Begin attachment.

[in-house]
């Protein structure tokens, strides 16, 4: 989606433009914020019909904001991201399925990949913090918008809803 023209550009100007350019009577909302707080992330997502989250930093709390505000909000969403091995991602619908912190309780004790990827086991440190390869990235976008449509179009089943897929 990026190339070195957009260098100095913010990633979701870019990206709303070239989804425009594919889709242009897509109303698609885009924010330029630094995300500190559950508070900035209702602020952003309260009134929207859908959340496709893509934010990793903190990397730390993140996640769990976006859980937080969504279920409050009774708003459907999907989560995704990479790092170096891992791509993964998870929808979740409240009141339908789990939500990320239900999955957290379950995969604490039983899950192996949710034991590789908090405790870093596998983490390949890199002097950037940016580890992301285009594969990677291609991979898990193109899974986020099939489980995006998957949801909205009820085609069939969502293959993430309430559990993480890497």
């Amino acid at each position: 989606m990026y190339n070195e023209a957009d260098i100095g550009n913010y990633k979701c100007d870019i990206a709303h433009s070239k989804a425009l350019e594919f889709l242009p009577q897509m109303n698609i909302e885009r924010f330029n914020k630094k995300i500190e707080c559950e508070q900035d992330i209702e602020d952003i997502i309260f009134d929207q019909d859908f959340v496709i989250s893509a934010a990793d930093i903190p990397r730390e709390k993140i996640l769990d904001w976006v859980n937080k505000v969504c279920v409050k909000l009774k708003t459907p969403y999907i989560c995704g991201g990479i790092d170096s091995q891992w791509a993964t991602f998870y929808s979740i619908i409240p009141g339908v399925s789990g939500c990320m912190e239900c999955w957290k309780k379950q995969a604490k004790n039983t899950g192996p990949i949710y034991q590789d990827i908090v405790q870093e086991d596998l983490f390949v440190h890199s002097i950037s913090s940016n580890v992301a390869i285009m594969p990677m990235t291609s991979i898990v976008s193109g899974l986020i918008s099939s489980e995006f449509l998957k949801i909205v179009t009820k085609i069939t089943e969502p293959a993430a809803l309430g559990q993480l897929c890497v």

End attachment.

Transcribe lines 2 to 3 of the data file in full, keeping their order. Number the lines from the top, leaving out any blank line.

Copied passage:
């Protein structure tokens, strides 16, 4: 989606433009914020019909904001991201399925990949913090918008809803 023209550009100007350019009577909302707080992330997502989250930093709390505000909000969403091995991602619908912190309780004790990827086991440190390869990235976008449509179009089943897929 990026190339070195957009260098100095913010990633979701870019990206709303070239989804425009594919889709242009897509109303698609885009924010330029630094995300500190559950508070900035209702602020952003309260009134929207859908959340496709893509934010990793903190990397730390993140996640769990976006859980937080969504279920409050009774708003459907999907989560995704990479790092170096891992791509993964998870929808979740409240009141339908789990939500990320239900999955957290379950995969604490039983899950192996949710034991590789908090405790870093596998983490390949890199002097950037940016580890992301285009594969990677291609991979898990193109899974986020099939489980995006998957949801909205009820085609069939969502293959993430309430559990993480890497």
């Amino acid at each position: 989606m990026y190339n070195e023209a957009d260098i100095g550009n913010y990633k979701c100007d870019i990206a709303h433009s070239k989804a425009l350019e594919f889709l242009p009577q897509m109303n698609i909302e885009r924010f330029n914020k630094k995300i500190e707080c559950e508070q900035d992330i209702e602020d952003i997502i309260f009134d929207q019909d859908f959340v496709i989250s893509a934010a990793d930093i903190p990397r730390e709390k993140i996640l769990d904001w976006v859980n937080k505000v969504c279920v409050k909000l009774k708003t459907p969403y999907i989560c995704g991201g990479i790092d170096s091995q891992w791509a993964t991602f998870y929808s979740i619908i409240p009141g339908v399925s789990g939500c990320m912190e239900c999955w957290k309780k379950q995969a604490k004790n039983t899950g192996p990949i949710y034991q590789d990827i908090v405790q870093e086991d596998l983490f390949v440190h890199s002097i950037s913090s940016n580890v992301a390869i285009m594969p990677m990235t291609s991979i898990v976008s193109g899974l986020i918008s099939s489980e995006f449509l998957k949801i909205v179009t009820k085609i069939t089943e969502p293959a993430a809803l309430g559990q993480l897929c890497v």